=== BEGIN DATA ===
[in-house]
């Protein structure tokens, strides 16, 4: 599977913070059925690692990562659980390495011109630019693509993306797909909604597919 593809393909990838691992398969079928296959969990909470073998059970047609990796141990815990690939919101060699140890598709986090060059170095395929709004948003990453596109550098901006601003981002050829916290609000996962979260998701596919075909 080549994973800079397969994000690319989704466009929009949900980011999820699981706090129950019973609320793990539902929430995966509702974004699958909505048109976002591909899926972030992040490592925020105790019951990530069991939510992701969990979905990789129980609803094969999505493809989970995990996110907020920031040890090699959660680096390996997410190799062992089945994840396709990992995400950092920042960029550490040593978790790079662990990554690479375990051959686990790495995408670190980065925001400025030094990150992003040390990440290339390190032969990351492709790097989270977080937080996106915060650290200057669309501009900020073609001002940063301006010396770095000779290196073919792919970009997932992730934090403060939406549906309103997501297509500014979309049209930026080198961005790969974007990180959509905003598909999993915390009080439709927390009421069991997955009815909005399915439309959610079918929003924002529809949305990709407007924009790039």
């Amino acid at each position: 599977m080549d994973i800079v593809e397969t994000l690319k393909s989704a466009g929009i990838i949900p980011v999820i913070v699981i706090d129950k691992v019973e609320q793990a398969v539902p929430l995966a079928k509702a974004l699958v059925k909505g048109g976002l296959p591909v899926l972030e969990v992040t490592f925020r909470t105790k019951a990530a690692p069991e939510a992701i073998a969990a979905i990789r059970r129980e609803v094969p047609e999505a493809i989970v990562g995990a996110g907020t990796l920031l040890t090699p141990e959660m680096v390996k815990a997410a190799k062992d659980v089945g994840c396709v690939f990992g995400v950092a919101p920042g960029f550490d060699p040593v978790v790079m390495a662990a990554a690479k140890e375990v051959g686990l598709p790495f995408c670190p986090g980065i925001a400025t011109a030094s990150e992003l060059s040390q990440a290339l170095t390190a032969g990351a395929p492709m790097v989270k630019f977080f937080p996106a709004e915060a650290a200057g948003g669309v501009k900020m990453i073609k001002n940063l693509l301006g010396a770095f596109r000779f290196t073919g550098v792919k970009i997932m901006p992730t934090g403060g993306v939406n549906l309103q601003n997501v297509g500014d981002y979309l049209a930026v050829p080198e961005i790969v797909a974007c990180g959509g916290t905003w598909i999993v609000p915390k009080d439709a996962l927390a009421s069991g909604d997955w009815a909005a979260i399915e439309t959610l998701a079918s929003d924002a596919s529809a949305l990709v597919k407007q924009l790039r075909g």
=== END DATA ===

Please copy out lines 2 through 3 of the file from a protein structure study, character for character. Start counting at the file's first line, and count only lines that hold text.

């Protein structure tokens, strides 16, 4: 599977913070059925690692990562659980390495011109630019693509993306797909909604597919 593809393909990838691992398969079928296959969990909470073998059970047609990796141990815990690939919101060699140890598709986090060059170095395929709004948003990453596109550098901006601003981002050829916290609000996962979260998701596919075909 080549994973800079397969994000690319989704466009929009949900980011999820699981706090129950019973609320793990539902929430995966509702974004699958909505048109976002591909899926972030992040490592925020105790019951990530069991939510992701969990979905990789129980609803094969999505493809989970995990996110907020920031040890090699959660680096390996997410190799062992089945994840396709990992995400950092920042960029550490040593978790790079662990990554690479375990051959686990790495995408670190980065925001400025030094990150992003040390990440290339390190032969990351492709790097989270977080937080996106915060650290200057669309501009900020073609001002940063301006010396770095000779290196073919792919970009997932992730934090403060939406549906309103997501297509500014979309049209930026080198961005790969974007990180959509905003598909999993915390009080439709927390009421069991997955009815909005399915439309959610079918929003924002529809949305990709407007924009790039």
């Amino acid at each position: 599977m080549d994973i800079v593809e397969t994000l690319k393909s989704a466009g929009i990838i949900p980011v999820i913070v699981i706090d129950k691992v019973e609320q793990a398969v539902p929430l995966a079928k509702a974004l699958v059925k909505g048109g976002l296959p591909v899926l972030e969990v992040t490592f925020r909470t105790k019951a990530a690692p069991e939510a992701i073998a969990a979905i990789r059970r129980e609803v094969p047609e999505a493809i989970v990562g995990a996110g907020t990796l920031l040890t090699p141990e959660m680096v390996k815990a997410a190799k062992d659980v089945g994840c396709v690939f990992g995400v950092a919101p920042g960029f550490d060699p040593v978790v790079m390495a662990a990554a690479k140890e375990v051959g686990l598709p790495f995408c670190p986090g980065i925001a400025t011109a030094s990150e992003l060059s040390q990440a290339l170095t390190a032969g990351a395929p492709m790097v989270k630019f977080f937080p996106a709004e915060a650290a200057g948003g669309v501009k900020m990453i073609k001002n940063l693509l301006g010396a770095f596109r000779f290196t073919g550098v792919k970009i997932m901006p992730t934090g403060g993306v939406n549906l309103q601003n997501v297509g500014d981002y979309l049209a930026v050829p080198e961005i790969v797909a974007c990180g959509g916290t905003w598909i999993v609000p915390k009080d439709a996962l927390a009421s069991g909604d997955w009815a909005a979260i399915e439309t959610l998701a079918s929003d924002a596919s529809a949305l990709v597919k407007q924009l790039r075909g």